Ward 4 (Magogong Pampierstad) ANC (52%) DA (20%) EFF (15%) Azapo (8%) VF+ (2%) AIC (1%)

Ward 4 includes the Northern Cape part of Magogong and the north-western section of Pampierstad. The ANC might have been well ahead of the DA in this ward, but it battled to clear 50% as the DA and the EFF both got sizeable chunks of the vote. Azapo had its best result in this ward in 2016. The opposition will be desperate to bring the ANC below 50% this time around. The VF+ will also be looking for some votes here.

Ward 5 (Bonita Park Pampierstad) ANC (63%) DA (16%) EFF (14%) AIC (4%) Azapo (1%)

Bonita Park is home to many coloured communities in Phokwane. It is next to Pampierstad. The ANC had a big win here in 2016. Both the DA and EFF will want to do better in Bonita Park this time around. The VF+ are the fourth and final party competing in this ward.

Ward 6 (Hartswater) DA (50%) ANC (38%) VF+ (6%) EFF (4%)

Ward 6 is the most likely ward to flip in this Phokwane election. This DA ward could be snatched by either the ANC or the VF+. The DA beat the ANC by less than 200 votes in 2016. That election was a two-horse race with the VF+ and the EFF making up the numbers. 

The DA lost ground to the VF+ in 2019 when one considers the voting districts which make up this ward on the provincial ballot. This resulted in the ANC getting 109 more votes than the DA. The ANC will want to replicate what happened in 2019 in the by-election. It is certainly plausible that that can happen, especially considering the VF+ has continued to increase its support among white Afrikaans voters in farming communities since 2019. In order for the VF+ to win the ward, the DA vote share would need to collapse and there would need to be an approximate switch between what the DA got and what the VF+ got in 2016. The VF+’s percentage vote share increased three-fold in 2019 compared with 2016 — the party got 18% of the vote. The EFF finished a distant fourth in 2016 with 6% of the vote.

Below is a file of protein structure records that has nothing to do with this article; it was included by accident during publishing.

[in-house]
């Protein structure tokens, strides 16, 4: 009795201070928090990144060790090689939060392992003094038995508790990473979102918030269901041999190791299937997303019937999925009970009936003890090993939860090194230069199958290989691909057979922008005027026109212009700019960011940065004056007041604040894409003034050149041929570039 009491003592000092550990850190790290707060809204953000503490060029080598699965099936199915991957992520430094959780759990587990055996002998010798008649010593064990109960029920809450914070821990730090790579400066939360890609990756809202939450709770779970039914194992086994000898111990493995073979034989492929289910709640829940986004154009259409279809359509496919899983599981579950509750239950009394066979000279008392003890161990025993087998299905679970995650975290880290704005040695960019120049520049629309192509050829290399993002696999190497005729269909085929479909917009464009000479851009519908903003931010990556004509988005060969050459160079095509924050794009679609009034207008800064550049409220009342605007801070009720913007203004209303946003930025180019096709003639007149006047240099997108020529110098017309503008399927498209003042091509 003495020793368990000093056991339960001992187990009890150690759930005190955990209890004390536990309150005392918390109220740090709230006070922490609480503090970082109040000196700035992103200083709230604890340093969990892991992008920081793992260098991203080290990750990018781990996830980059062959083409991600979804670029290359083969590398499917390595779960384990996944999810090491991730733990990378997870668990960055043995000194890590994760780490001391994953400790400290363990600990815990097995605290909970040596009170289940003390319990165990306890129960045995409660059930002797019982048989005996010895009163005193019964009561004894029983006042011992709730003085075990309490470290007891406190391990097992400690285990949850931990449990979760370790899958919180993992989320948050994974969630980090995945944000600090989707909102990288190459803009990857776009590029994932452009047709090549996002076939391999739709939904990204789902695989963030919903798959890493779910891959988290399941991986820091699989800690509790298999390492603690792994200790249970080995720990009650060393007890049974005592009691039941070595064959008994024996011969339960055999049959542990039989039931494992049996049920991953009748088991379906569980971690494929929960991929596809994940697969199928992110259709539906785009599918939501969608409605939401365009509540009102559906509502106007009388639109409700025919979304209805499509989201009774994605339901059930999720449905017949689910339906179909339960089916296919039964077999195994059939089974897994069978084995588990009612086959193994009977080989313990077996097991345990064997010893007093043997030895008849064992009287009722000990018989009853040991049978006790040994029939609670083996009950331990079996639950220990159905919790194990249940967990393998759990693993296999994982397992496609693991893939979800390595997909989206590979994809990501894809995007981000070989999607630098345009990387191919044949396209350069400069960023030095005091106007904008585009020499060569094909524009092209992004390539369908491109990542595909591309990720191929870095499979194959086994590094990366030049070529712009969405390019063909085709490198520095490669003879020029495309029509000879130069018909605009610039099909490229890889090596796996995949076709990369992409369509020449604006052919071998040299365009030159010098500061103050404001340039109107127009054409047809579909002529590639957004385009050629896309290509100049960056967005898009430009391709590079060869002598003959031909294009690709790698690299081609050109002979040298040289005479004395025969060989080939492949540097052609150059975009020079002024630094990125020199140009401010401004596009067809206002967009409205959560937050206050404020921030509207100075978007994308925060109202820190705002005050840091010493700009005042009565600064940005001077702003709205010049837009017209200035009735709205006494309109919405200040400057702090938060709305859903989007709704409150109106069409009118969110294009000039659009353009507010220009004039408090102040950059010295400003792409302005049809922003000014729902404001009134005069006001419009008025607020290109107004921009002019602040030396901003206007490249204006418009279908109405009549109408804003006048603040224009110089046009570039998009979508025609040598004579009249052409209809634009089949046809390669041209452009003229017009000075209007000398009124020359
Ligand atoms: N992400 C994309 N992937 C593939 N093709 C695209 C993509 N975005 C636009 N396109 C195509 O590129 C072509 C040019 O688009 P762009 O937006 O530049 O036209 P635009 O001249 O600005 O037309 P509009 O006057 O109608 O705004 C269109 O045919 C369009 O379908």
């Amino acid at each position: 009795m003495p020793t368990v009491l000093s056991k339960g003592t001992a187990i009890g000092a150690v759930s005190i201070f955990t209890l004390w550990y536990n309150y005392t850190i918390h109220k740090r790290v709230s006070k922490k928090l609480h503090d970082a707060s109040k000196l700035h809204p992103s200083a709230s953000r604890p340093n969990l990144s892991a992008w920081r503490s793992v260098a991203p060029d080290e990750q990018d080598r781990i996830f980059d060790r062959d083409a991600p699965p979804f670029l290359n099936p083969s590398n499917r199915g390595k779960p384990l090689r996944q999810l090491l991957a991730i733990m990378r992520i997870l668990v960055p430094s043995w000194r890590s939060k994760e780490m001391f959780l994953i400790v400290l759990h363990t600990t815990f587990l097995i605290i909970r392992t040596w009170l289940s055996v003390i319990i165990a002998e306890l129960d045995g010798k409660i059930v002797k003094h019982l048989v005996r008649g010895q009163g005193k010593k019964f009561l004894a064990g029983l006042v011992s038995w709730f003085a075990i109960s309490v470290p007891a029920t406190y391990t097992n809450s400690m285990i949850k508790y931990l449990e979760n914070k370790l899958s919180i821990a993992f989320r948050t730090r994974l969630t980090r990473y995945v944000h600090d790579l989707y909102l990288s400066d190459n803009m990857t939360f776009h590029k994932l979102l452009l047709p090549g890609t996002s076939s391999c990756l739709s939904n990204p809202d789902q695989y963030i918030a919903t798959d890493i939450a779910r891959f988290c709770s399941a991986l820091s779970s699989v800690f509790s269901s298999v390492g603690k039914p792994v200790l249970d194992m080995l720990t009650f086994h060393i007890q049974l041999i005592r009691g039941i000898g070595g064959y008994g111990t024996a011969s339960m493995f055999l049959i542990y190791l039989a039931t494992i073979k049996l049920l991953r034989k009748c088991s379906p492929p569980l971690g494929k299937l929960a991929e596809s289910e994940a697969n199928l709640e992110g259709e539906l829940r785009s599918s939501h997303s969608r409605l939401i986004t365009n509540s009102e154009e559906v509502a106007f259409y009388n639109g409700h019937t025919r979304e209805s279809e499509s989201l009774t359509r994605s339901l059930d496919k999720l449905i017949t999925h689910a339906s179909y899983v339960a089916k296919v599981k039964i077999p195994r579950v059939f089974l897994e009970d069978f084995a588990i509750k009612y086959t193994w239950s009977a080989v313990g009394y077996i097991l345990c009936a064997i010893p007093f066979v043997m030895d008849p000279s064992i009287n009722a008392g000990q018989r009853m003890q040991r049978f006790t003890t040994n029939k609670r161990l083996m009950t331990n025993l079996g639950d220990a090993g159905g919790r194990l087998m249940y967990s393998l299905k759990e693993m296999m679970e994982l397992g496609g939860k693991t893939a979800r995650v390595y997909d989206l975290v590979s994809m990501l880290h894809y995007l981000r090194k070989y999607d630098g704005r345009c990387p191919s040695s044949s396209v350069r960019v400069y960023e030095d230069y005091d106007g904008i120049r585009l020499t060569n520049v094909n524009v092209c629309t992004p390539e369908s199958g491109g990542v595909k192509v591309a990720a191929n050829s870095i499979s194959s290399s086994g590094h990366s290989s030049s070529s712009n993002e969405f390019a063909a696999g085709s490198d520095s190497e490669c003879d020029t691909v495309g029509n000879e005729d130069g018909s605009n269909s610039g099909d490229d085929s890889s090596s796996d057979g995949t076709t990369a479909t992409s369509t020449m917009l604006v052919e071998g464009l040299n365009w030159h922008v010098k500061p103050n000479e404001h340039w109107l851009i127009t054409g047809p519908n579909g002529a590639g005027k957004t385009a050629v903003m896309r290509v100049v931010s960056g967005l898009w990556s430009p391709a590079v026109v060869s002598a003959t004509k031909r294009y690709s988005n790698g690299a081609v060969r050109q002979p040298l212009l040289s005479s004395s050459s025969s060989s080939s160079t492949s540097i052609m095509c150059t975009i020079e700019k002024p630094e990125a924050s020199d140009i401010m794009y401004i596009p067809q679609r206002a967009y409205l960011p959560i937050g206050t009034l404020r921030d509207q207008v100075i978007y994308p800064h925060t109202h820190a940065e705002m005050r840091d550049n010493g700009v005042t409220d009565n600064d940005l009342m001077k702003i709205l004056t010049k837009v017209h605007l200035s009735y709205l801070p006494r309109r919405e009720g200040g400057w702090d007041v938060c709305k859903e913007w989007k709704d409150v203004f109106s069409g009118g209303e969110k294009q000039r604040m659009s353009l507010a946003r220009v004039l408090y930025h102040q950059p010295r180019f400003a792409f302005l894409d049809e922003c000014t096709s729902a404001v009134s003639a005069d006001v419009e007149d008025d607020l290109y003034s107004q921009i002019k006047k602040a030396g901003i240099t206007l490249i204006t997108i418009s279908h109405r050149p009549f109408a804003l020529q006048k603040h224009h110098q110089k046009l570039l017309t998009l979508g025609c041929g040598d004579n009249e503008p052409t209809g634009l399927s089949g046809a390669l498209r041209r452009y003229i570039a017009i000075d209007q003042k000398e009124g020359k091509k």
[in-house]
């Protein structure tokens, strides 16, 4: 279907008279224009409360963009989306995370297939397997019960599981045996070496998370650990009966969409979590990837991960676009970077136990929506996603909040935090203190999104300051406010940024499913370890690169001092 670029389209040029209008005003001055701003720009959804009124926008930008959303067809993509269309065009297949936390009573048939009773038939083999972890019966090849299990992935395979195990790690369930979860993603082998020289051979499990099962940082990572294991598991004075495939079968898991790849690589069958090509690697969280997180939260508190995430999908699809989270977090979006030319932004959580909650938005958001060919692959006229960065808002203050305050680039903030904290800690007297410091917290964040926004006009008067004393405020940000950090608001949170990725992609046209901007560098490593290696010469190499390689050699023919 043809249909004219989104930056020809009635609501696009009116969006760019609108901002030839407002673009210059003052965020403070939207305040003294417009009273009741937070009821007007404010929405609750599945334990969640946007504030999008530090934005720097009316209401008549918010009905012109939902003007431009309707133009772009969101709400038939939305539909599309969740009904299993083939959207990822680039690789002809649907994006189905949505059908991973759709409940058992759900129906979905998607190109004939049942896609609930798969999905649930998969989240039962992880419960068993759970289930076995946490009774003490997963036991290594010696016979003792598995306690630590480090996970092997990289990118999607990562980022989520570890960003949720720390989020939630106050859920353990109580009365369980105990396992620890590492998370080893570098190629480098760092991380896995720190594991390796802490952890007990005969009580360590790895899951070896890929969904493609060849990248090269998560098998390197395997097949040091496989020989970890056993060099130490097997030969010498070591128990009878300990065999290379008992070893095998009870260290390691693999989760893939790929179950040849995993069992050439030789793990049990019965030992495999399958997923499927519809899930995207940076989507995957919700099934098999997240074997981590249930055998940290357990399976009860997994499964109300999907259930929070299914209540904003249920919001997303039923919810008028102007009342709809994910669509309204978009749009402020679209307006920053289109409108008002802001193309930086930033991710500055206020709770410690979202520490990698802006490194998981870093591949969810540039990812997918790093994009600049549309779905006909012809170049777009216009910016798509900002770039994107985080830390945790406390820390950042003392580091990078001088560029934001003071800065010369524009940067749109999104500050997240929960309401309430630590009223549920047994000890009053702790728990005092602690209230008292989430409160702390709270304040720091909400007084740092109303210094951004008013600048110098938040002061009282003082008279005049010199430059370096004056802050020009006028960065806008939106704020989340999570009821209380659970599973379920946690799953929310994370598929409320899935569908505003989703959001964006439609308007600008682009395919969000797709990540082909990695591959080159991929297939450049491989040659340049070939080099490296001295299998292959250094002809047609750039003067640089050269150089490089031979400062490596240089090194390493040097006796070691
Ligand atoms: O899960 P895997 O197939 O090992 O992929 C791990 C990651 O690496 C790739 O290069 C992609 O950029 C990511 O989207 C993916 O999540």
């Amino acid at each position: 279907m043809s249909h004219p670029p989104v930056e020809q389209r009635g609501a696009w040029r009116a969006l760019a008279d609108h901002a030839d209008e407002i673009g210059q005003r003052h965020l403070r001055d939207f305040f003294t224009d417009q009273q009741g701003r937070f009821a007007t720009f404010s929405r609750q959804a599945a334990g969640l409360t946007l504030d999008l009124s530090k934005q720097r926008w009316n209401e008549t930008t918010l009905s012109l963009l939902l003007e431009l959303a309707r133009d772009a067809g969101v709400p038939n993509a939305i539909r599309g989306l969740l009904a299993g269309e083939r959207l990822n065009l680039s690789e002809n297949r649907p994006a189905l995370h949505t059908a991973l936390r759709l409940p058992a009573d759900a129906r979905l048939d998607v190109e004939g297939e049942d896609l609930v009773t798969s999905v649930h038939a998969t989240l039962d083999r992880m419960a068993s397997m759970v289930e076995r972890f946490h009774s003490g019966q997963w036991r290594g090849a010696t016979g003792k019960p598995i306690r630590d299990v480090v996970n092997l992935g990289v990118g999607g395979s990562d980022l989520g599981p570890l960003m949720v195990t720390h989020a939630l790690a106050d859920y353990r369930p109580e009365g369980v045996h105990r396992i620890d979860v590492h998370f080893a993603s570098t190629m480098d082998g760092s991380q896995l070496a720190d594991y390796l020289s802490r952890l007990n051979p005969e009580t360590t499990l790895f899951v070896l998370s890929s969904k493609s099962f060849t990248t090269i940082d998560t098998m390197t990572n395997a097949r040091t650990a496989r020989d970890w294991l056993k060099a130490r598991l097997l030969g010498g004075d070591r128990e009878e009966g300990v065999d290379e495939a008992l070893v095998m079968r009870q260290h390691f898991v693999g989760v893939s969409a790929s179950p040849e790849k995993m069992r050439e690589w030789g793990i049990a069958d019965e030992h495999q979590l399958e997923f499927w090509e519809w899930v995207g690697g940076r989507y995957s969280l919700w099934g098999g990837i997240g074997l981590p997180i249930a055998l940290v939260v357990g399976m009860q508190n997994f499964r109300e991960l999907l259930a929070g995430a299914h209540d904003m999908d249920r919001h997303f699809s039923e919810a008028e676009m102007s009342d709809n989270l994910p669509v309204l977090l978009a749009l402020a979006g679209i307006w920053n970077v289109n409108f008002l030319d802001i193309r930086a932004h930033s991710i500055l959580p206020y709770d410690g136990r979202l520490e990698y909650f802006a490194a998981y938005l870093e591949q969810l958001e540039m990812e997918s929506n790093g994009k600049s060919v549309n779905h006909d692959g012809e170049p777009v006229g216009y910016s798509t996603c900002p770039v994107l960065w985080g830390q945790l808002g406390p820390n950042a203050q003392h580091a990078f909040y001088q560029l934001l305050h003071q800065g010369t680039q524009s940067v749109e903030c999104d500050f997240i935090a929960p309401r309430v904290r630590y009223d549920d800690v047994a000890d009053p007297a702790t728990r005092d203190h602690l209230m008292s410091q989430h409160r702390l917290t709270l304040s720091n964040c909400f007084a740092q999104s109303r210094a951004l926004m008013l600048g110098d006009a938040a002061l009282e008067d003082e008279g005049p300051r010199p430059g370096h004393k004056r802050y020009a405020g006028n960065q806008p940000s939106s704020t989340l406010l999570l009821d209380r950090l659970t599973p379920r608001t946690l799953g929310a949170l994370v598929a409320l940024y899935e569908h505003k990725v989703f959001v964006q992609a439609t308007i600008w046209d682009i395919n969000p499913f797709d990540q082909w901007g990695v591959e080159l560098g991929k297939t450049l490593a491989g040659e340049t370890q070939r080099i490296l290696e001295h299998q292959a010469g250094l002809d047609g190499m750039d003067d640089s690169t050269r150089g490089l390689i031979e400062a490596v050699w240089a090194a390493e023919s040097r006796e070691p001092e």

A VF+ surge in the ward is more likely to result in an ANC win than a VF+ win. The ANC’s percentage vote share in the ward hovers just below the 40% mark, rather than the 30%-35% mark. The ANC would have an advantage in a genuine three-horse race and a real chance of winning a clean sweep of all the Phokwane wards.

Ward 7 (Valspan Jan Kempdorp) ANC (72%) EFF (14%) DA (9%)

Jan Kempdorp is next to Hartswater on the N18 national road. Valspan is one of the neighbourhoods. The ANC obtained more than 70% of the vote in 2016. The ward councillor was Crocket Adams, the former ANC mayor who was expelled by the party in 2019. He is not on the ballot. Turnout will need to be compared with the other Jan Kempdorp wards to see if his absence affects ANC enthusiasm. The EFF, DA and VF+ will also be on the ballot.

Ward 8 (Valspan Masakeng) ANC (70%) DA (13%) EFF (9%)

Ward 8 has the most registered voters in Phokwane. The ANC had a convincing victory in this Jan Kempdorp ward in 2016. The race for second place will be the most interesting contest as the DA will aim to finish second again, holding off the EFF and the only independent candidate on the ballot in Phokwane — Raletlala Mokaotsi. The VF+ is the final contesting party.

Ward 9 (Jan Kempdorp Andalusia) ANC (57%) DA (25%) EFF (7%) VF+ (3%)

The ANC runs up the numbers in Andalusia, where about 80% of the voters cast their ballots. The DA relies on voters in the three smaller voting districts in and around the Tadcaster plot area. It will be worth watching to see how the VF+ affects the DA, especially in the traditional DA voting district areas. The EFF is also contesting.

Ward 10 (Ganspan Jan Kempdorp) ANC (53%) DA (30%) EFF (9%) VF+ (3%)

The ward includes Ganspan, a small town on the outskirts of Jan Kempdorp on the R370 road to Delportshoop and segments of Jan Kempdorp. This ward was the second-most competitive ward in 2016, but the ANC won by a wider margin on the provincial ballot in the voting districts making up Ward 10. The ANC’s percentage vote share went up to 56%, while the DA’s percentage vote share almost halved as it fell to 18%. The EFF had good gains here, ending on 16%, while the VF+ got 7% of the vote.

If the ANC gets its supporters out in Ganspan, it will retain this slightly competitive ward. 


The ANC will be favoured to win an outright majority and trust that the new councillors and leadership will bring stability and service delivery to the municipality. The EFF has a great chance to become the second-biggest party, based on its growth and the potential growth of the VF+ at the expense of the DA. The DA will do everything it can to hold Ward 6 and maintain its three seats. The VF+ is likely to enter the council with the AIC falling out. DM

Wayne Sussman is an elections analyst.